DL&W - Table of
Public Art Initiative
DL&W Train Shed
Delaware, Lackawanna and Western Railroad / Niagara Frontier Transit Authority
29 South Park Avenue, Buffalo, NY
Explore Buffalo docent, Kathleen Brown, delves into the history of the fictional Phoebe Snow, who was part of an advertisement campaign for the cleanliness of railroads in the early 20th century. Her travels on the Delaware, Lackawanna and Western rail line, more commonly referred to as the DL&W railroad, helped to put Buffalo on the map as a travel hub in the Northeastern U.S.
Phoebe Snow helped to put Buffalo on the map as a travel hub in the Northeastern U.S.
By Kathleen Brown
Buffalo Rising, December 14, 2020
As its western terminus city, the impact of the Erie Canal on Buffalo cannot be underestimated. But, by the late 1800s the Queen City owed much of its wealth and growth to the railroad. In 1897, twenty-seven different railroads served the Buffalo area, and Buffalo boasted more track mileage within the city limits than NYC, Chicago, or St. Louis.
View of DL&W complex from across Buffalo River. Two passenger buildings are at center - DEMOLISHED in 1979 - with train shed extending toward right -
The NFTA Depot and Repair Shop
In late 19th century America, trains were the undisputed transportation leader but the industry faced a PR problem. Even at the turn of the 20th century most Americans viewed train travel as a dirty and sometimes dangerous experience. Statistics supported the perceived danger with over 30,000 employee and 4,000 passenger deaths reports in the U.S. between 1902 and 1911, and many thousands more of injuries. While government regulations and industry innovations improved the safety of train travel, the typical passenger did not expect to reach their destination unscathed. Railroad cars were pulled by steam locomotives powered by burning wood or coal. It is nostalgic now to imagine the sight of a steam engine chugging along with smoke billowing from the stack. In reality, travelers faced noxious clouds of ash, cinders and soot and sometimes even burning embers.
Compounding these issues was the railroad’s connection to the coal industry itself. The expos閟 and accompanying photographs of soot-covered child miners, deadly cave-ins and explosions, and labor strife and exploitation were images that rail lines did not want to be associated with. Understandably, they were looking for a way to protect their investment and take the focus off the bad press.
One such rail line, the Delaware, Lackawanna and Western (D L & W) railroad, that ran the Lackawanna rail line between Hoboken, NJ and Buffalo, had a competitive edge. The D L & W fueled its engines with anthracite coal. Anthracite is a higher quality coal that is denser, harder, and burns cleaner than the bituminous coal more commonly used by D L & W competitors. The problem was how to convince the riding public that D L & W could take the “sin” out of cinders. From this challenge was born one of the first pop-culture icons of the 20th century, Phoebe Snow. Created by advertising pioneer Earnest Elmo Calkins, the campaign, based on a live model, a fictional character, and a jingle, was one of the first of its kind. The precursor was a series of streetcar placards based on “The House that Jack Built” with a nameless girl in white as the heroine.
This image of the girl heroine was developed into a young, feminine New York socialite and became the ideal spokesperson to extol the virtues of the D L & W experience. While claims that the name was chosen only after much scientific research and planning were disputed by her creator, it is undeniable that the moniker suited her well. Phoebe, from the Greek for “pure” or “bright,” plus the last name Snow, certainly reinforces the cleanliness of “The Road of Anthracite.” By coupling the name with her brilliantly white attire and persuasive messaging, this advertising icon literally changed the face of coal.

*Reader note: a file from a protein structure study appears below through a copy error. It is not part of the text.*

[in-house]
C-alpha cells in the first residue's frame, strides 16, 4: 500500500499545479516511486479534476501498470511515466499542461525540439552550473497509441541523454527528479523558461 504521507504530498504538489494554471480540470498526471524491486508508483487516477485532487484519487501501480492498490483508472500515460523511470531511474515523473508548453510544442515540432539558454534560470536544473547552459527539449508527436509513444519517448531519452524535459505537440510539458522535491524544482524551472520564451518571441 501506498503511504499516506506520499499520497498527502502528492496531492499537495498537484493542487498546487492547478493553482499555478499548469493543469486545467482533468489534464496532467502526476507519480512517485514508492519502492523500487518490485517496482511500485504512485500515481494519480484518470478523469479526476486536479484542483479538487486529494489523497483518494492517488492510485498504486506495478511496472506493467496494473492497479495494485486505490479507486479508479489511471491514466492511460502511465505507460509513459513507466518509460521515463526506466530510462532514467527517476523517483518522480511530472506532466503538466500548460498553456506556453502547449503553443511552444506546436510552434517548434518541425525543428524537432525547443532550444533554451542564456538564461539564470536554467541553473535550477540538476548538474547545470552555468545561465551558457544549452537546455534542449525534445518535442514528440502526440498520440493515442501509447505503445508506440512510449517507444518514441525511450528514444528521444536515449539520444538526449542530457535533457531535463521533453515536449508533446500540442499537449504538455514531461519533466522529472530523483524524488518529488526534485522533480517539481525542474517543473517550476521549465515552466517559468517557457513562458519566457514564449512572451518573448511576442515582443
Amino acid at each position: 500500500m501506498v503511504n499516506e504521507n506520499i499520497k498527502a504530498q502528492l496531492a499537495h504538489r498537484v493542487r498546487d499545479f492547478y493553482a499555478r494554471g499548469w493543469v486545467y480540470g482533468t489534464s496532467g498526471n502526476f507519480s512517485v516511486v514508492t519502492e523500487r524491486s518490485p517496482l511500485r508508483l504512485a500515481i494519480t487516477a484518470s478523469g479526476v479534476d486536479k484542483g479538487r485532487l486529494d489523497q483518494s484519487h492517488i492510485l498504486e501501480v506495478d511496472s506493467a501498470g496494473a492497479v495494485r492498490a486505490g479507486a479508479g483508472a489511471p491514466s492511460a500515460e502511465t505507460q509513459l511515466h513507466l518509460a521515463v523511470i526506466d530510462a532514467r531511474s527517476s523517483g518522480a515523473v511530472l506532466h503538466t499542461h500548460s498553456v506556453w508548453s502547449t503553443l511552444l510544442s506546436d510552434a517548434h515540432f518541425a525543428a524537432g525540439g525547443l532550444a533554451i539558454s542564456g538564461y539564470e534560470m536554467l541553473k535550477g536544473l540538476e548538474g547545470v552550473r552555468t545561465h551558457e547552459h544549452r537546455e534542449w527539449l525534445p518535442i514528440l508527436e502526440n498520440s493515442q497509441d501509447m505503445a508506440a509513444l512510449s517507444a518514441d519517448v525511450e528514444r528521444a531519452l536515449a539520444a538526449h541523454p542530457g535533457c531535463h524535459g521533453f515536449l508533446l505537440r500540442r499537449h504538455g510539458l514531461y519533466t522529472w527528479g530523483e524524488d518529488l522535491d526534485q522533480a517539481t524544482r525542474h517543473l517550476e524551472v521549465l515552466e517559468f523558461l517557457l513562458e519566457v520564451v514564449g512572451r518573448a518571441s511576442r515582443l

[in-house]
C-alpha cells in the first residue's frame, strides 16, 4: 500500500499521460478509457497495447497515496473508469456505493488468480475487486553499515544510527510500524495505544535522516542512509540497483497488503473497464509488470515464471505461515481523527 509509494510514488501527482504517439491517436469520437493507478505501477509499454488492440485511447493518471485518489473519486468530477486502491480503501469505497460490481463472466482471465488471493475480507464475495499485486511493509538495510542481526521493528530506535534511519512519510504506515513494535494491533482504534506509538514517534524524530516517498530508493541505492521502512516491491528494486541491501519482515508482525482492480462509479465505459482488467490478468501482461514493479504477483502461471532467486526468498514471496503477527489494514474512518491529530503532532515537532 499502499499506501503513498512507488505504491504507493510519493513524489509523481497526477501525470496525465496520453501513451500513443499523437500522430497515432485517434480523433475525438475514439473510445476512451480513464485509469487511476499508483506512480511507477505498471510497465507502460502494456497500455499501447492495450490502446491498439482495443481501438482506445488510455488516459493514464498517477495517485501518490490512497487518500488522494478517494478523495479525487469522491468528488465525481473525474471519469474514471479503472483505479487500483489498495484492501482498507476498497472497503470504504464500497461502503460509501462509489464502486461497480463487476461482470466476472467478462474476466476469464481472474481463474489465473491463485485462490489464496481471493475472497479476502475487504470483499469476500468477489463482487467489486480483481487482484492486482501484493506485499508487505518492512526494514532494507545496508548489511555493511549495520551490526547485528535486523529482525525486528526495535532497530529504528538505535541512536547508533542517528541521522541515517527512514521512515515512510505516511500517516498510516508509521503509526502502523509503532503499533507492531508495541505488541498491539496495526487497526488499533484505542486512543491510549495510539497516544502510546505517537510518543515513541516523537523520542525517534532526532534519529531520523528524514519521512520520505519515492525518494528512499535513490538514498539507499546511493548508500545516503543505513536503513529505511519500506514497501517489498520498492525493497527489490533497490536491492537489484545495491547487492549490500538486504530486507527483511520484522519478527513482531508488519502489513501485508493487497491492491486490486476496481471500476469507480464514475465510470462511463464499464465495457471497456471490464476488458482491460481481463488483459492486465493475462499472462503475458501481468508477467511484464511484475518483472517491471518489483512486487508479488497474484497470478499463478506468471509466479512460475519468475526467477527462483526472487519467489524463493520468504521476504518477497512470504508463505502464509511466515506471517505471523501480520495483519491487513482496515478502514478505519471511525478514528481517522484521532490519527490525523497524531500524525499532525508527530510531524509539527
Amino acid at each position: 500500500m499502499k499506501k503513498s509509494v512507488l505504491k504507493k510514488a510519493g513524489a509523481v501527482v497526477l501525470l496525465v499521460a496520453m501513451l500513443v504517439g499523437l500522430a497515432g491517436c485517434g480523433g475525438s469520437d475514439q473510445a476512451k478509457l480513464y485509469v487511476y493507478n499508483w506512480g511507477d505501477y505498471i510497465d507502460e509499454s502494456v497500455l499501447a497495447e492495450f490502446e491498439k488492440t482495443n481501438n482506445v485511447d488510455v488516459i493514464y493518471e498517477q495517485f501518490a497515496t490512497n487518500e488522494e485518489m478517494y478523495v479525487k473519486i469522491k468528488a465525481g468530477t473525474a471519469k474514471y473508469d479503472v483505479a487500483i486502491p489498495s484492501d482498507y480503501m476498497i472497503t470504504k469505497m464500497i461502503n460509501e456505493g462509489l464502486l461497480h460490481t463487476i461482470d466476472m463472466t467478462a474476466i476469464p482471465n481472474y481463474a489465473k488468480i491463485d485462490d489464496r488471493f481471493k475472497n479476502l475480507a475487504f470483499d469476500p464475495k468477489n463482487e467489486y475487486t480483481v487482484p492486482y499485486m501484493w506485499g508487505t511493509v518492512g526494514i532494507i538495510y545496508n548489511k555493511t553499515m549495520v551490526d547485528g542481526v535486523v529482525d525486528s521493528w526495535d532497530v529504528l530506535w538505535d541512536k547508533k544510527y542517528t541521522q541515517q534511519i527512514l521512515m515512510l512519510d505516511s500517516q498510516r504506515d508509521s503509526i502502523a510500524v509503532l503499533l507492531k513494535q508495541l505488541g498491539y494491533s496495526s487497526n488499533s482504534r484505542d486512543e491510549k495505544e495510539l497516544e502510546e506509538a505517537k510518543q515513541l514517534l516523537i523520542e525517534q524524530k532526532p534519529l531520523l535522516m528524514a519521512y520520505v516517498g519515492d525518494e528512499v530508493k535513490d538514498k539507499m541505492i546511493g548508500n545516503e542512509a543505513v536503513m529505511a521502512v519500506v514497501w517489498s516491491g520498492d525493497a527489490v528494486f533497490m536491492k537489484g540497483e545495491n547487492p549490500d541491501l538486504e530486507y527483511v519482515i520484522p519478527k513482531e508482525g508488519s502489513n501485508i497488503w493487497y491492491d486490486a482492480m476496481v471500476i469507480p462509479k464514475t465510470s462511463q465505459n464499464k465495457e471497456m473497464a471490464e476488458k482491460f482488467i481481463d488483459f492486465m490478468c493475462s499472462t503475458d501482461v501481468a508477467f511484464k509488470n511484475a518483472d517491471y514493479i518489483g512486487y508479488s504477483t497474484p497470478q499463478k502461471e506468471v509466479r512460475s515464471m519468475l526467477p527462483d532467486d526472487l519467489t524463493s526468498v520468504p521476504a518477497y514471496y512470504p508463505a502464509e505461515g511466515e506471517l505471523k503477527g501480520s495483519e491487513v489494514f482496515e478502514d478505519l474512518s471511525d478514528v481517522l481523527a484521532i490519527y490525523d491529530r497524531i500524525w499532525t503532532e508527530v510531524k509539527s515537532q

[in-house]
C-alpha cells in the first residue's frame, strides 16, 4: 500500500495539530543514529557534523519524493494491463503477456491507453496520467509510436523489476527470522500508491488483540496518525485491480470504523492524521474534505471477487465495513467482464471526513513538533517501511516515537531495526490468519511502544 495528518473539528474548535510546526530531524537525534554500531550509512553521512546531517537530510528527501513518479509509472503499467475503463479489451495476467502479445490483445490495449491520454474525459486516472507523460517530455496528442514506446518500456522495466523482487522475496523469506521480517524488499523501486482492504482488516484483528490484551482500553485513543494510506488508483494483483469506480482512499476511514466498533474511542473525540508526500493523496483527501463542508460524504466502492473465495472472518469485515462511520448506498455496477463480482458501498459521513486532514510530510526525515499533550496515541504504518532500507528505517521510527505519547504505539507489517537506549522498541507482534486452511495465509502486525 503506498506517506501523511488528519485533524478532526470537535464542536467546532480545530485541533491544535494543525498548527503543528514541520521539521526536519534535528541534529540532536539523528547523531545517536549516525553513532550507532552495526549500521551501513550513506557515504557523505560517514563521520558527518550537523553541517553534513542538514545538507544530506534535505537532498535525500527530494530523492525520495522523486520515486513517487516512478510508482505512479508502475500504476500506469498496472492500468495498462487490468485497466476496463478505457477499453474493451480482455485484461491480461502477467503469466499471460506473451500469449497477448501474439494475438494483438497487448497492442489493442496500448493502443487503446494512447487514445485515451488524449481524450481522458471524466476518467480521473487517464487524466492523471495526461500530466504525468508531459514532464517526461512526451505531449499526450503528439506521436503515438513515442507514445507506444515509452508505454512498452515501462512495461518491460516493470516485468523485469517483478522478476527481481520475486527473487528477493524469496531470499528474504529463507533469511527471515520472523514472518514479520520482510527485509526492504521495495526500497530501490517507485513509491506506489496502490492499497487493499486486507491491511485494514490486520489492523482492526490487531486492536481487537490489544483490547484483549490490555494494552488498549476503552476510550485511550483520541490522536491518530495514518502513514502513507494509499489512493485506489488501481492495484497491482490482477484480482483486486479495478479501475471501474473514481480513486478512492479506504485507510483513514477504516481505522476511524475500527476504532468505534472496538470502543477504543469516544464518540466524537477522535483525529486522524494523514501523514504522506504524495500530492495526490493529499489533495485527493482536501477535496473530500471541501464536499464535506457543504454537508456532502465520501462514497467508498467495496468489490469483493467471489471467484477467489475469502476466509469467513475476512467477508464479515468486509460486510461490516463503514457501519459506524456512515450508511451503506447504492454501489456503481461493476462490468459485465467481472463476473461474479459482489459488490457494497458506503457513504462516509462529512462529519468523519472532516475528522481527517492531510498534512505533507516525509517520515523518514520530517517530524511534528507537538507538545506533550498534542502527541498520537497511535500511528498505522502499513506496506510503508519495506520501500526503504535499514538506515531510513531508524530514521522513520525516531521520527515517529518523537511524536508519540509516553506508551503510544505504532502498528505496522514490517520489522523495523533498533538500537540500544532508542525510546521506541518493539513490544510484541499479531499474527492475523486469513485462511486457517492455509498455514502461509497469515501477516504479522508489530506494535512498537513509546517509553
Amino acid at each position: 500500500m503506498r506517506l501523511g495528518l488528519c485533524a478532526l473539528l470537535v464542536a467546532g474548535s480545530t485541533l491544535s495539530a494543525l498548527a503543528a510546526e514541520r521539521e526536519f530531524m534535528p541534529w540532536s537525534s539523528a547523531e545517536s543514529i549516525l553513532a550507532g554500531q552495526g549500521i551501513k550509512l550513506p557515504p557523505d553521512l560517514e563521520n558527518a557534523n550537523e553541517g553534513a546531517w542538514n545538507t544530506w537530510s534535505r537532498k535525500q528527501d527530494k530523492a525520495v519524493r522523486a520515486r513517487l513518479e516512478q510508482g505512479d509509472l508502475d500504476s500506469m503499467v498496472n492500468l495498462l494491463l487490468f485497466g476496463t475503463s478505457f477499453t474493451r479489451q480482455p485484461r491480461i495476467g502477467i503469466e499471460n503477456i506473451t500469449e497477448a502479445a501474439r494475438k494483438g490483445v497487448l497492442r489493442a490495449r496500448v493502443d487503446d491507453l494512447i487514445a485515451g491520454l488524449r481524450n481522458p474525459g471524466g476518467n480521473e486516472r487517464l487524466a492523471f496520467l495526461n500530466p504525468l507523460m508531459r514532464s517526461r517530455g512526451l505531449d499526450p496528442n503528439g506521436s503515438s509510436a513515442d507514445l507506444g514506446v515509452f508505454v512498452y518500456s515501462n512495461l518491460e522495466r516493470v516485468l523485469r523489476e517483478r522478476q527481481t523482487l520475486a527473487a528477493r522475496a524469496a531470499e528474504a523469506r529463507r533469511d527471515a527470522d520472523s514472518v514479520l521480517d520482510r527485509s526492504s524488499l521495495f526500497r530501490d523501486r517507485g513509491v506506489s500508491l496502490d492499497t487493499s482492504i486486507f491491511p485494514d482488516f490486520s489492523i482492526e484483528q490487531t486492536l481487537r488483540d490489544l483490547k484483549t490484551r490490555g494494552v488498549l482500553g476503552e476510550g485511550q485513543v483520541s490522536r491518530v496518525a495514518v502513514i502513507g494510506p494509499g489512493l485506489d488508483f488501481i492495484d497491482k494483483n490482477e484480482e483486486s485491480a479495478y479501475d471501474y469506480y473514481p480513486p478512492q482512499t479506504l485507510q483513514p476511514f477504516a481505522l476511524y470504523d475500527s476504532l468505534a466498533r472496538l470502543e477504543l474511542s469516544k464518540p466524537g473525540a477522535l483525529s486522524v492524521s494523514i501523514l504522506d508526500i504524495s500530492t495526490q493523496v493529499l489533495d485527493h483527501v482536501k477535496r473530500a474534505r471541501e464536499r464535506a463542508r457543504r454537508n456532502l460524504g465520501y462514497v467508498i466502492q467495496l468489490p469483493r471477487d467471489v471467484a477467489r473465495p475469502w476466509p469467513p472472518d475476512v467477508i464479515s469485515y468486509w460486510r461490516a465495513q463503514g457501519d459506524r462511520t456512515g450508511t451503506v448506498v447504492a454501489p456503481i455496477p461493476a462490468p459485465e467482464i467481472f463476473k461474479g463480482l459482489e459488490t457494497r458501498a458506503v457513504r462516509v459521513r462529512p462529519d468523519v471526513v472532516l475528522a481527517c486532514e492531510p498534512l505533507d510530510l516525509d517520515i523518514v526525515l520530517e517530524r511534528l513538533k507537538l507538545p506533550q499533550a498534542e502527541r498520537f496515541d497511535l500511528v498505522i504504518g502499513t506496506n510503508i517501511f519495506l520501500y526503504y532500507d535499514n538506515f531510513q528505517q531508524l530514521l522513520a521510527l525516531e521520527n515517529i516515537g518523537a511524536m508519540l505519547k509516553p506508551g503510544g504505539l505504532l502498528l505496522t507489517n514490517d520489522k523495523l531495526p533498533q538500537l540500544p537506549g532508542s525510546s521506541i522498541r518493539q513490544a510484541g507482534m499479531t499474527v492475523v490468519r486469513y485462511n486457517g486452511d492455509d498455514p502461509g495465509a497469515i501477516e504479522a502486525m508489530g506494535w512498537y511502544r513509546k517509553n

The very first advertisement of the Lackawanna campaign featured an image of Phoebe and this short poem:
Says Phoebe Snow
about to go
upon a trip to Buffalo
“My gown stays white
from morn till night
Upon the Road of Anthracite”
Advertisements were not limited only to the cleanliness of anthracite-powered trains but also praised comfort, dining and even the novelty of electric lighting:
Now Phoebe may
by night or day
enjoy her book upon the way
dispels the night
Upon the Road of Anthracite.
As the success and popularity of the campaign grew, Phoebe Snow captured the public imagination. Women wanted to dress like her, be like her. She became so popular that actress Marian E. Arnold-Murray was hired to portray Phoebe Snow in public appearances, attracting 10,000 fans to an appearance in Binghamton, NY in 1904.
The character came to represent the modern woman of her time. It did not go unnoticed that Snow was depicted as traveling alone. This demure, upper class young woman was safely traveling, hundreds of miles away from home, without a chaperone. What a trailblazer!
Like every trip, this one had to come to an end. Once the United States entered World War I, anthracite coal was diverted to the war effort. Calkins wrote Phoebe’s parting verse:
Miss Phoebe’s trip
Without a slip
Is almost o’er.
Her trunk and grip
Are right and tight
Without a slight.
“Good bye, old Road of Anthracite!”
– Earnest Elmo Calkins
After World War II, the character was briefly resurrected in an attempt to revive the struggling Lackawanna line. A streamlined passenger train, the “Phoebe Snow,” debuted in 1949 and ran until 1966. Like other passenger railroads, it couldn’t survive increasing competition from buses, cars, and airplanes.
Incredibly, in a time before mass media as we understand it, Phoebe Snow became a household name. While the character, along with popularity of rail travel, has faded into history, she and her creators left an indelible mark on modern advertising.
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